Working Wednesday: Production Assistant

Working Wednesday – Production Assistant

This week we’re talking to Laura, one of our Production Assistants at Impress Books.
What is your role at Impress Books?

As a production assistant for Swales & Willis I’m responsible for project managing titles through the stages of production. I’ll liaise with copy-editors, typesetters, indexers, publishers and authors to get the manuscript into shape and print-ready. For Impress Books I work on the editorial side of the company, reading submissions and commissioning titles for publication.

Tell us about the stages of production.

Once I’ve received a manuscript I’ll send it off to a copy-editor who will check the proof for general errors and tag it with instructions for the typesetter. Once the copy-edited files are returned, they’ll be checked and sent off to be typeset. The typesetter then coverts the word file into a PDF proof using a design specification, my brief and the copy-editors instructions. It is at this point that a manuscript begins to resemble a book. The proof will then be proofread and sent out to the publishers and authors for correction. I’ll then collate the corrections and send out for a corrected proof. The proof will then undergo checks and corrections until the final files are ready. The final PDF will then be delivered and the book will be ready to be printed and digitally released.

How long does it take to produce a book?

A book will take about 4 months to produce.

What is it like to be a project manager? Who do you get to work with?

Being a project manager requires good time management. You have to keep an eye on the schedule, balance your workload across your titles and always keep your projects moving forward, despite challenges or obstacles. It requires liaising with people from many walks of life from all over the world. My most frequent contacts will be typesetters, indexers, copy-editors and publishers. Authors are typically academics, but can range from nurses to dancers, it just depends on the book.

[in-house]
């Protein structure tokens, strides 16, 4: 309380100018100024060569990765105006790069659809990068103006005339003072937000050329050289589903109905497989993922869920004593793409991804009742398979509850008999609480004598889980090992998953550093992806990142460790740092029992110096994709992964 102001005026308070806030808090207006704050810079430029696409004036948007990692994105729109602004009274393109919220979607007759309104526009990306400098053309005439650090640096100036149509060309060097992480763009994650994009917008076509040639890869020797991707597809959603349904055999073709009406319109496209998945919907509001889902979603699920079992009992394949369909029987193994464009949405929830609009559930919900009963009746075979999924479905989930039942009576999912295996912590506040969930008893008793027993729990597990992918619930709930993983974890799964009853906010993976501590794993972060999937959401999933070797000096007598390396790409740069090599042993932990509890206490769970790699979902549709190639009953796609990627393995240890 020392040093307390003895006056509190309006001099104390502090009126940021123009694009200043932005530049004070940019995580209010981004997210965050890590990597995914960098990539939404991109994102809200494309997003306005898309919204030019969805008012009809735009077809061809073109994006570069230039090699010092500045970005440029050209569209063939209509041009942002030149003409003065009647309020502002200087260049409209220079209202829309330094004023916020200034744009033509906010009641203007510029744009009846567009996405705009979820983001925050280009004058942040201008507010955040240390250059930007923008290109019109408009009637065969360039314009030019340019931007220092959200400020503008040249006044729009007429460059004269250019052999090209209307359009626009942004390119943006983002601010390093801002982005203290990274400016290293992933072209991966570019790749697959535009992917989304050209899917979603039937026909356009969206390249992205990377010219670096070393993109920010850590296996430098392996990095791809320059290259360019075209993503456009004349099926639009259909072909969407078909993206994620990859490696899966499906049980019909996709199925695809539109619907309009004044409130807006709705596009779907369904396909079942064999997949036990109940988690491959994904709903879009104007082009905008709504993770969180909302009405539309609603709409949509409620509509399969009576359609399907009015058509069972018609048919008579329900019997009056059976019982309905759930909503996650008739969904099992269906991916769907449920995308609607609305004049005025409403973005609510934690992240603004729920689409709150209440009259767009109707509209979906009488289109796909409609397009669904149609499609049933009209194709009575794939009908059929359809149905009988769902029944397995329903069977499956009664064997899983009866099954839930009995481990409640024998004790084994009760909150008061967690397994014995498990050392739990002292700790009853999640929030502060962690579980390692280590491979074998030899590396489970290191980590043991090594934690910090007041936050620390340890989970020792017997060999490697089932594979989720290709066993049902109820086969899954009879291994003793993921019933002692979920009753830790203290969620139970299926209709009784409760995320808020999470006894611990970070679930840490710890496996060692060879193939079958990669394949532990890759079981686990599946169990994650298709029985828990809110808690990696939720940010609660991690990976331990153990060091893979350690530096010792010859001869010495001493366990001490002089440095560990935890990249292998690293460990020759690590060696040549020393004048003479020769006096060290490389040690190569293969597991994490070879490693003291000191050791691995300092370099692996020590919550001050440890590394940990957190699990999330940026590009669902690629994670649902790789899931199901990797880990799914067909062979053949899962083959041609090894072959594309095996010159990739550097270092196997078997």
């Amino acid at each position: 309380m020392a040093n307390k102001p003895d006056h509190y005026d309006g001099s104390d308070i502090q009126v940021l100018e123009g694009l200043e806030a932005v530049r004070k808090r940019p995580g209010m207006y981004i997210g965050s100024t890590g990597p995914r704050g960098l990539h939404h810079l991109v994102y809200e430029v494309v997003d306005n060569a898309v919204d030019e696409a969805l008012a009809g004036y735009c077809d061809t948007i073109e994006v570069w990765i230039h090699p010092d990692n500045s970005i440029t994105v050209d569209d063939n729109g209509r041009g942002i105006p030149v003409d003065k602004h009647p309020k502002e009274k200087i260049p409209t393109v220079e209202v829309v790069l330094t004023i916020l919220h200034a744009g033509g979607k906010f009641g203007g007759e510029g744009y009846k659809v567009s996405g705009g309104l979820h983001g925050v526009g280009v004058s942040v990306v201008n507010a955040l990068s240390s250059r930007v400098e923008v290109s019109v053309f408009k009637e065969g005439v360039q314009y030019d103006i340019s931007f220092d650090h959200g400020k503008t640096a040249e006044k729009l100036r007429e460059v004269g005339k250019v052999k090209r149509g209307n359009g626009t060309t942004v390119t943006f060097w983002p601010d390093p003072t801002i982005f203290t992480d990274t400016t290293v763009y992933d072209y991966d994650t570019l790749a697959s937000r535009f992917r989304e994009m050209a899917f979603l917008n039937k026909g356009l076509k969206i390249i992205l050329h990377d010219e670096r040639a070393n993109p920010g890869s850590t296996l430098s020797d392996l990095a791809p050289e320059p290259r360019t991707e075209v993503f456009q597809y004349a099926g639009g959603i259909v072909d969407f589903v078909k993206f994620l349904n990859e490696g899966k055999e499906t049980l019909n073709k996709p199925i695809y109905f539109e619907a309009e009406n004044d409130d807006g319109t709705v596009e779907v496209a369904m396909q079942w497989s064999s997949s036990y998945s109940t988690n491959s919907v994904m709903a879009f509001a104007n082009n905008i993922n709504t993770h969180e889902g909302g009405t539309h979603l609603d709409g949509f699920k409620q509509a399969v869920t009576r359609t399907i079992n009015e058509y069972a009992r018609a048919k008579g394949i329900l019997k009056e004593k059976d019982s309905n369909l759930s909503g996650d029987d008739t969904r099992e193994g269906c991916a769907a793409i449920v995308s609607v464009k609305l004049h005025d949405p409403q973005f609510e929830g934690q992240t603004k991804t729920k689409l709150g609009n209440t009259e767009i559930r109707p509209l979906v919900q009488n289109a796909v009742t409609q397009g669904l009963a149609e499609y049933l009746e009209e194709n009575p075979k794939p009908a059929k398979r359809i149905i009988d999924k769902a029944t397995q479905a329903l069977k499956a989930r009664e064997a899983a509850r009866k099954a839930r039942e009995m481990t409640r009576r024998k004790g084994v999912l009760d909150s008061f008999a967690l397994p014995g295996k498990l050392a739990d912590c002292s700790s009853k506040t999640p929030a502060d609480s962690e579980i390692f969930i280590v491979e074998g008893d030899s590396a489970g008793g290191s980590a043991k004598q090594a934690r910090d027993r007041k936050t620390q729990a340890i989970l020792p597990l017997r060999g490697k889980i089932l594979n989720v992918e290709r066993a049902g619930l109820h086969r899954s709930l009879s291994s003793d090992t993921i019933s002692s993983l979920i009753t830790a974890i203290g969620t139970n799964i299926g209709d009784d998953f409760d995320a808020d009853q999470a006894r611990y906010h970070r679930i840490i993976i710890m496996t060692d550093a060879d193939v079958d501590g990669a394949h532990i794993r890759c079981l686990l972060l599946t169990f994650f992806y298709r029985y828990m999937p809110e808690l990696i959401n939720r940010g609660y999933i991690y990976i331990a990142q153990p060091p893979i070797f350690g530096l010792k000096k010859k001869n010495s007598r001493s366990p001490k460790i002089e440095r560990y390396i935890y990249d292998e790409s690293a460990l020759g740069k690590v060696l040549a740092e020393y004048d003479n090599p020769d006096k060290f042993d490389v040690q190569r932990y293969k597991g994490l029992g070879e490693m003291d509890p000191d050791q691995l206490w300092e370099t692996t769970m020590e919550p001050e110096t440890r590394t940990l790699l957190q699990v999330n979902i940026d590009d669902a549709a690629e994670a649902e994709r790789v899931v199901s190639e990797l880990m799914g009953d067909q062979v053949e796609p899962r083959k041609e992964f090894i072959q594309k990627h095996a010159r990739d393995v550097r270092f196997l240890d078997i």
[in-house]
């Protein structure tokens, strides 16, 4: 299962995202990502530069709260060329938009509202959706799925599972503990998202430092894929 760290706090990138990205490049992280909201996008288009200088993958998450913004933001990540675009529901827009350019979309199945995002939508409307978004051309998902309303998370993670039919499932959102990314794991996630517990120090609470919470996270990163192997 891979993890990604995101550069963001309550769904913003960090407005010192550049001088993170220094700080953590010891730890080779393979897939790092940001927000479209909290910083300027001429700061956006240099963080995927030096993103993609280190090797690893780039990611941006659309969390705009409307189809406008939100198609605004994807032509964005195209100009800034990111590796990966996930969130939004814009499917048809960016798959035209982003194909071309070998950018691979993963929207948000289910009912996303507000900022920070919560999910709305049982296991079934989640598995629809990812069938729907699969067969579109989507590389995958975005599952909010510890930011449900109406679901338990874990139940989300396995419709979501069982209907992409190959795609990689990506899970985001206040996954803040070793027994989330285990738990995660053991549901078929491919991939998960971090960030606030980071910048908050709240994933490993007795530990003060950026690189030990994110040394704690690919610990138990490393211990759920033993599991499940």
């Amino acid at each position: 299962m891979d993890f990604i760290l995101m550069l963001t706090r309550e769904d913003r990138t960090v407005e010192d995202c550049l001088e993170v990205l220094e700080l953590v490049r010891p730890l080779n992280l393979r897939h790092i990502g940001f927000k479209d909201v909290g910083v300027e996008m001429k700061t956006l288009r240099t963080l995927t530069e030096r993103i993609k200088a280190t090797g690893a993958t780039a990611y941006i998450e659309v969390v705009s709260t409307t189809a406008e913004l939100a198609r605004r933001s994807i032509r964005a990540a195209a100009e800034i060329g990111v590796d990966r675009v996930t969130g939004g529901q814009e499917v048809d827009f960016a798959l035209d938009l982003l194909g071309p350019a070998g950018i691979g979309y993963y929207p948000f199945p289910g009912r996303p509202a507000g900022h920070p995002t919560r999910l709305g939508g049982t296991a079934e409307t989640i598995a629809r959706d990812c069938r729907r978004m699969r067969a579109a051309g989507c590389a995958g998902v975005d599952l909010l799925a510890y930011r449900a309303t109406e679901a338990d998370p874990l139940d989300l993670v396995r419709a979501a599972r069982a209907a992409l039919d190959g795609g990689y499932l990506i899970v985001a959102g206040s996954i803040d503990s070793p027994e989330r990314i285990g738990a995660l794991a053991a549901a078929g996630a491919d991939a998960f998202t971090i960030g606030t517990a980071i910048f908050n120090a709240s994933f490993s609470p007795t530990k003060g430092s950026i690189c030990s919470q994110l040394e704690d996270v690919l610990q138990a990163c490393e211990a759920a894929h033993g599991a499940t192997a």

What is the best part of your job?

The most satisfying part of the job is seeing the finished product, and knowing that that book is better for your work on it.

What project are you most looking forward to working on?

I’m looking forward to getting involved in an upcoming title Gender and Forests. I haven’t proofread it yet, but I’m sure the links between the two will be fascinating. I’m also excited about the winner of this year’s Impress Prize The Joyce Girl. It’ll be a great project to work on and a great book. At the very least I’m hoping to enjoy wearing my 1920s dress in honour of the publication.

What skills do you need to be a Production Assistant?

As I mentioned time management is crucial. You also need to have good communication skills in order to process and give instructions. An eye for detail and a thorough knowledge of the English language is also very important when it comes to checking files and proofreading.

How did you get into publishing?

I think work experience was essential in securing me my first job. I’d done a number of placements with different publishing houses, ranging from a week to a month. I also volunteered at book festivals, worked as an online editor for my university newspaper and completed a publishing course. Being a member of the Society of Young Publishers and attending events such as the London Book Fair was also really helpful as it improved my knowledge and understanding of the industry as a whole.

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